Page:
Seriously... there is nothing morally wrong with importing drugs from Canada, and many politicians support it, INCLUDING THE PRESIDENT OF THE UNITED STATES.

Canada has price controls on it's drugs, which makes them cheaper. Don't think, by the way that one of the major targets of SOPA/PIPA wasn't online pharmacies selling prescription drugs at a reasonable price, while Americans would be soaked otherwise.

posted by delmoi at 10:12 AM on January 26, 2012 [26 favorites]


Then the feds should capture those shipments at the border and coordinate with Canadian authorities to prosecute. Google seems to be a minor player.

I'm not going to be an apologist for Google here, but if anyone thinks this sting operation had any purpose other than protecting Big Pharma profits they're greatly mistaken.
Many in the government (including the president) actually SUPPORT people buying cheaper drugs in Canada. (Obviously not schedule II narcotics). We're mostly talking about stuff like lipator and other health related drugs that are overpriced in the U.S.
posted by delmoi at 10:14 AM on January 26, 2012


I'm starting to get a weird feeling that there's some particular person

In the future, hatchet jobs are farmed out to fanboys because it allows companies to maintain a clean PR record versus, say, funding dubious "studies". The best part is that the hatcheteers are not paid because they enjoy the feeling of having gotten one over on eeebulll ideological enemies.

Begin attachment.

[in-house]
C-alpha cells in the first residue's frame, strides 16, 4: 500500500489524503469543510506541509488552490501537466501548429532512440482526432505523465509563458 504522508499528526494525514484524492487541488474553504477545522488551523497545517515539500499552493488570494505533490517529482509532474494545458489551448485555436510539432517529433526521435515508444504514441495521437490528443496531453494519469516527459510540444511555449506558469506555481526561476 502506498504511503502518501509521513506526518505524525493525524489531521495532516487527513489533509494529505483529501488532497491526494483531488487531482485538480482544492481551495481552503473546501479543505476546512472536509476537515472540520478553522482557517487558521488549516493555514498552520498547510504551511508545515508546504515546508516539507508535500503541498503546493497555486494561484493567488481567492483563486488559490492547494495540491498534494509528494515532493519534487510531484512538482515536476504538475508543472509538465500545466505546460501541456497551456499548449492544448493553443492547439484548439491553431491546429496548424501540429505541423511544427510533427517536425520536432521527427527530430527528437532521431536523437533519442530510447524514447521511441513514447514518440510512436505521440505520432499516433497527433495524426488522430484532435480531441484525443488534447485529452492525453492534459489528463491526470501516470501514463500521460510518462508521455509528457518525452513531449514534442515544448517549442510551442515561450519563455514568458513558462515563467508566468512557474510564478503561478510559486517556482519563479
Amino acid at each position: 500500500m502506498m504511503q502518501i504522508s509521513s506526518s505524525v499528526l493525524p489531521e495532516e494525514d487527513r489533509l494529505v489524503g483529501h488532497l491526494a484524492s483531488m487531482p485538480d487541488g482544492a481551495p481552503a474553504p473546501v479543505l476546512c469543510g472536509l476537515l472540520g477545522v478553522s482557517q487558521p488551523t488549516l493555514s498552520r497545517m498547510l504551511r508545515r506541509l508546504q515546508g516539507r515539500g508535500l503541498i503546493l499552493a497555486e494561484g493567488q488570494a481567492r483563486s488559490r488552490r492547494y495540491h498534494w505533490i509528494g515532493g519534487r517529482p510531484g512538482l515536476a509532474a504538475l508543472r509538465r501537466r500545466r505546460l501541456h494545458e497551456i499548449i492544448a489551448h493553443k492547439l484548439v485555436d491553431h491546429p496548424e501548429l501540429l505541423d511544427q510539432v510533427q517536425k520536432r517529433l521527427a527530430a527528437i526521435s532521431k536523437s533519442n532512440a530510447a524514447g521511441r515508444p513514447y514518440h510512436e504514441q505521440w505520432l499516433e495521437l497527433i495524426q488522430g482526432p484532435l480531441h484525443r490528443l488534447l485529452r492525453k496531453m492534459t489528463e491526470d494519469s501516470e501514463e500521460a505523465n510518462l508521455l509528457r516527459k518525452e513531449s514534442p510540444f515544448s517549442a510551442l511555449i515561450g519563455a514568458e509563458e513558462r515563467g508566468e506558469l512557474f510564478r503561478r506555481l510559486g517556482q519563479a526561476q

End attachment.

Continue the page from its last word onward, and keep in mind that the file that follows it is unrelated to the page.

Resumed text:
posted by Inspector.Gadget at 10:14 AM on January 26, 2012 [1 favorite]


I forgot to close my <b> tag, yet, I feel my unintentional bolding more accurately reflects my shock at what people are saying in this thread.

I mean my god are you people SERIOUSLY ARGUING THAT PEOPLE SHOULDN'T BE ALLOWED TO IMPORT DRUGS FROM CANADA IN ORDER TO SAVE MONEY?, like you actually think it's a problem that Pfizer can't charge $1000 for lipitor or whatever? Are you people seriously unaware of the fact that allowing canadian drug imports has been a plank of the democratic platform, espoused by Obama and other major democrats?

Do you think Obama and Reid and Byron Dorgan are just criminals in league with Google or something? From the link I posted earlier:
Dorgan insisted to reporters that there is nothing dangerous about his plan. He said it actually contains a number of safety provisions, including establishing batch lots and tracers, that do not yet exist for our domestic supply of pharmaceuticals. David Kessler, who served as FDA commissioner from 1990 through 1997, has endorsed Dorgan's amendment, the senator told reporters.

"There's no safety issue here at all," Dorgan said. "This is the pharmaceutical industry trying in every way that it knows how to keep its ability to charge the highest prices in the world for prescription drugs to the American people."
Seriously... W.T.F!?
posted by delmoi at 10:22 AM on January 26, 2012 [3 favorites]


are you people seriously upset that Google was allowing Canadian pharmacies to advertise?